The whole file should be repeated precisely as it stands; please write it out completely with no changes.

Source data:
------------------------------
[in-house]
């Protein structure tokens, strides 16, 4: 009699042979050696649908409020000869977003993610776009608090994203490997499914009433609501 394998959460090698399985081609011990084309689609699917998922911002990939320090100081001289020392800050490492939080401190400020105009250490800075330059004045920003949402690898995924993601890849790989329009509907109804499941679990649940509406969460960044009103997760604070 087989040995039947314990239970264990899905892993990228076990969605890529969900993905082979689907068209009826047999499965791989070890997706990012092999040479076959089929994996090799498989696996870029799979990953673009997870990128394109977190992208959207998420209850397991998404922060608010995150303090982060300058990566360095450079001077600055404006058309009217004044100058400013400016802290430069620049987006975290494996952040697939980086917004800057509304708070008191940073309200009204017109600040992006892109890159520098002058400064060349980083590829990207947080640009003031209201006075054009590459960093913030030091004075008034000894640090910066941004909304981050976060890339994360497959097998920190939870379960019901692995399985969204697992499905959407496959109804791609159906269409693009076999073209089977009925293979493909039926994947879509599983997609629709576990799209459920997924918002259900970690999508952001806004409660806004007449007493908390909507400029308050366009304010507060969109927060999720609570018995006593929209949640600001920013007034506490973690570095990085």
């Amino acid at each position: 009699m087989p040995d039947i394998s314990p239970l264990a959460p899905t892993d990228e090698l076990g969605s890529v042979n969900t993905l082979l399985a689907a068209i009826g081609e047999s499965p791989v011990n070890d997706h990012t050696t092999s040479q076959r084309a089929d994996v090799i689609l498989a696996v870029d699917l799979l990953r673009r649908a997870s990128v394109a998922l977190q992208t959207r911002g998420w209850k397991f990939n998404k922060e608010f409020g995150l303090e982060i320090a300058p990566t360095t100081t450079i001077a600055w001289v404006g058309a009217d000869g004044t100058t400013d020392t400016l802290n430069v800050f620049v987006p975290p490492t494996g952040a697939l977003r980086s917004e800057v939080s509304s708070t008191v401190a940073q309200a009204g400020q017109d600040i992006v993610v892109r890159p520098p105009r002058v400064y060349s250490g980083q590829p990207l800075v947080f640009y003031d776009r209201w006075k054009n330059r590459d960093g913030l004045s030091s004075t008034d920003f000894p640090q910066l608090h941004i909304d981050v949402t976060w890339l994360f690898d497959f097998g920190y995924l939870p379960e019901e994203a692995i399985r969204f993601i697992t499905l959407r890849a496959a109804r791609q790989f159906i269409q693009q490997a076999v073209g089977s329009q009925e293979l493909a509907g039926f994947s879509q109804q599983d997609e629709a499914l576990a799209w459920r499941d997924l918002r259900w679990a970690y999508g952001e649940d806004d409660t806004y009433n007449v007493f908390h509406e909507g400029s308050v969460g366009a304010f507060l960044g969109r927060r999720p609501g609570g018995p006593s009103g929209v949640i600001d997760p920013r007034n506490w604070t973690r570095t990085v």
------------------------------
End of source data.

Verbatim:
[in-house]
């Protein structure tokens, strides 16, 4: 009699042979050696649908409020000869977003993610776009608090994203490997499914009433609501 394998959460090698399985081609011990084309689609699917998922911002990939320090100081001289020392800050490492939080401190400020105009250490800075330059004045920003949402690898995924993601890849790989329009509907109804499941679990649940509406969460960044009103997760604070 087989040995039947314990239970264990899905892993990228076990969605890529969900993905082979689907068209009826047999499965791989070890997706990012092999040479076959089929994996090799498989696996870029799979990953673009997870990128394109977190992208959207998420209850397991998404922060608010995150303090982060300058990566360095450079001077600055404006058309009217004044100058400013400016802290430069620049987006975290494996952040697939980086917004800057509304708070008191940073309200009204017109600040992006892109890159520098002058400064060349980083590829990207947080640009003031209201006075054009590459960093913030030091004075008034000894640090910066941004909304981050976060890339994360497959097998920190939870379960019901692995399985969204697992499905959407496959109804791609159906269409693009076999073209089977009925293979493909039926994947879509599983997609629709576990799209459920997924918002259900970690999508952001806004409660806004007449007493908390909507400029308050366009304010507060969109927060999720609570018995006593929209949640600001920013007034506490973690570095990085």
């Amino acid at each position: 009699m087989p040995d039947i394998s314990p239970l264990a959460p899905t892993d990228e090698l076990g969605s890529v042979n969900t993905l082979l399985a689907a068209i009826g081609e047999s499965p791989v011990n070890d997706h990012t050696t092999s040479q076959r084309a089929d994996v090799i689609l498989a696996v870029d699917l799979l990953r673009r649908a997870s990128v394109a998922l977190q992208t959207r911002g998420w209850k397991f990939n998404k922060e608010f409020g995150l303090e982060i320090a300058p990566t360095t100081t450079i001077a600055w001289v404006g058309a009217d000869g004044t100058t400013d020392t400016l802290n430069v800050f620049v987006p975290p490492t494996g952040a697939l977003r980086s917004e800057v939080s509304s708070t008191v401190a940073q309200a009204g400020q017109d600040i992006v993610v892109r890159p520098p105009r002058v400064y060349s250490g980083q590829p990207l800075v947080f640009y003031d776009r209201w006075k054009n330059r590459d960093g913030l004045s030091s004075t008034d920003f000894p640090q910066l608090h941004i909304d981050v949402t976060w890339l994360f690898d497959f097998g920190y995924l939870p379960e019901e994203a692995i399985r969204f993601i697992t499905l959407r890849a496959a109804r791609q790989f159906i269409q693009q490997a076999v073209g089977s329009q009925e293979l493909a509907g039926f994947s879509q109804q599983d997609e629709a499914l576990a799209w459920r499941d997924l918002r259900w679990a970690y999508g952001e649940d806004d409660t806004y009433n007449v007493f908390h509406e909507g400029s308050v969460g366009a304010f507060l960044g969109r927060r999720p609501g609570g018995p006593s009103g929209v949640i600001d997760p920013r007034n506490w604070t973690r570095t990085v």